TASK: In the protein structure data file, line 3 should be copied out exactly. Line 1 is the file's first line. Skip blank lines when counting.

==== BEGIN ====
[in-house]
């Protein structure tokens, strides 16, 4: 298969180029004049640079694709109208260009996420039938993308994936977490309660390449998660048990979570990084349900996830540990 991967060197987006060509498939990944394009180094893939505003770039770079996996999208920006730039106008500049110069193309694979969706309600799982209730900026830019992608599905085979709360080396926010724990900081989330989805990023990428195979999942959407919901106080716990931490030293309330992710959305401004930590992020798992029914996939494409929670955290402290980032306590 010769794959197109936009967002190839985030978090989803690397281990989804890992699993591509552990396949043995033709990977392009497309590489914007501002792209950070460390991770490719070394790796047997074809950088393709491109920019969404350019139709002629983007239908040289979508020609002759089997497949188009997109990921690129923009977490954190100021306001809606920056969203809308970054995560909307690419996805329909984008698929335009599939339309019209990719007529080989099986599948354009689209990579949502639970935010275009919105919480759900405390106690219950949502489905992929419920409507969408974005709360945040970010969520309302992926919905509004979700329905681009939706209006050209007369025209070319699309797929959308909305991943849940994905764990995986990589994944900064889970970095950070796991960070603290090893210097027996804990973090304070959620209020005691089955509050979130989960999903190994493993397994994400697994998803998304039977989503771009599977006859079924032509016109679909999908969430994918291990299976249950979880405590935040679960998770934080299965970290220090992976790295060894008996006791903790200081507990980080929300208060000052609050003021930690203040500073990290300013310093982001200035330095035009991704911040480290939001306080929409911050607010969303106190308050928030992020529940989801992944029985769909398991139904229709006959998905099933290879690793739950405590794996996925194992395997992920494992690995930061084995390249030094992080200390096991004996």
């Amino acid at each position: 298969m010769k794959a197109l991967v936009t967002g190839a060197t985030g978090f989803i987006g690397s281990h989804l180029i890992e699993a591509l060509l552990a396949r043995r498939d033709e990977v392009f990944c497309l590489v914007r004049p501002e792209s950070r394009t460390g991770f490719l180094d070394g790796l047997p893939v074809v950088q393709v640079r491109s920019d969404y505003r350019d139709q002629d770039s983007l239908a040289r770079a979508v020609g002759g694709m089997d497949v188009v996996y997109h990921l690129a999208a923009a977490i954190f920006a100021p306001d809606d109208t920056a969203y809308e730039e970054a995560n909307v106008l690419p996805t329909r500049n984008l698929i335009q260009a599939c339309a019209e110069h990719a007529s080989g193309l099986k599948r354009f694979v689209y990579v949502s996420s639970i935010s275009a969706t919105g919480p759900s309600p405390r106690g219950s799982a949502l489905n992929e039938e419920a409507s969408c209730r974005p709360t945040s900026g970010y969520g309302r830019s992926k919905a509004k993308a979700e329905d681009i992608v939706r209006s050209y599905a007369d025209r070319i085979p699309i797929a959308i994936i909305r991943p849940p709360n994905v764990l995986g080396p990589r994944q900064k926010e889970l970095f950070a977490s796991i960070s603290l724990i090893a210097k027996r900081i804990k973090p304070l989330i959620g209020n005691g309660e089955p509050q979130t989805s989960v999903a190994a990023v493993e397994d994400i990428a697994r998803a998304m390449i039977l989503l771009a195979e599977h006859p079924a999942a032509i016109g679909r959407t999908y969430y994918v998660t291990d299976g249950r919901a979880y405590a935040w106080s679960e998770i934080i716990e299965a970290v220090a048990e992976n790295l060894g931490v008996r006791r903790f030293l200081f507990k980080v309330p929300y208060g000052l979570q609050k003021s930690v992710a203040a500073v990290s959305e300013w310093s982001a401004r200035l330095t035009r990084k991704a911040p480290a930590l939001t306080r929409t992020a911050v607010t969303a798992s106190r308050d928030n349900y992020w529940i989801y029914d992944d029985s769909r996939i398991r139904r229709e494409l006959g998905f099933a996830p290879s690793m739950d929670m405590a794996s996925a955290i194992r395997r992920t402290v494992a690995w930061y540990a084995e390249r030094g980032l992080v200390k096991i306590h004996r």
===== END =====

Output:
């Amino acid at each position: 298969m010769k794959a197109l991967v936009t967002g190839a060197t985030g978090f989803i987006g690397s281990h989804l180029i890992e699993a591509l060509l552990a396949r043995r498939d033709e990977v392009f990944c497309l590489v914007r004049p501002e792209s950070r394009t460390g991770f490719l180094d070394g790796l047997p893939v074809v950088q393709v640079r491109s920019d969404y505003r350019d139709q002629d770039s983007l239908a040289r770079a979508v020609g002759g694709m089997d497949v188009v996996y997109h990921l690129a999208a923009a977490i954190f920006a100021p306001d809606d109208t920056a969203y809308e730039e970054a995560n909307v106008l690419p996805t329909r500049n984008l698929i335009q260009a599939c339309a019209e110069h990719a007529s080989g193309l099986k599948r354009f694979v689209y990579v949502s996420s639970i935010s275009a969706t919105g919480p759900s309600p405390r106690g219950s799982a949502l489905n992929e039938e419920a409507s969408c209730r974005p709360t945040s900026g970010y969520g309302r830019s992926k919905a509004k993308a979700e329905d681009i992608v939706r209006s050209y599905a007369d025209r070319i085979p699309i797929a959308i994936i909305r991943p849940p709360n994905v764990l995986g080396p990589r994944q900064k926010e889970l970095f950070a977490s796991i960070s603290l724990i090893a210097k027996r900081i804990k973090p304070l989330i959620g209020n005691g309660e089955p509050q979130t989805s989960v999903a190994a990023v493993e397994d994400i990428a697994r998803a998304m390449i039977l989503l771009a195979e599977h006859p079924a999942a032509i016109g679909r959407t999908y969430y994918v998660t291990d299976g249950r919901a979880y405590a935040w106080s679960e998770i934080i716990e299965a970290v220090a048990e992976n790295l060894g931490v008996r006791r903790f030293l200081f507990k980080v309330p929300y208060g000052l979570q609050k003021s930690v992710a203040a500073v990290s959305e300013w310093s982001a401004r200035l330095t035009r990084k991704a911040p480290a930590l939001t306080r929409t992020a911050v607010t969303a798992s106190r308050d928030n349900y992020w529940i989801y029914d992944d029985s769909r996939i398991r139904r229709e494409l006959g998905f099933a996830p290879s690793m739950d929670m405590a794996s996925a955290i194992r395997r992920t402290v494992a690995w930061y540990a084995e390249r030094g980032l992080v200390k096991i306590h004996r």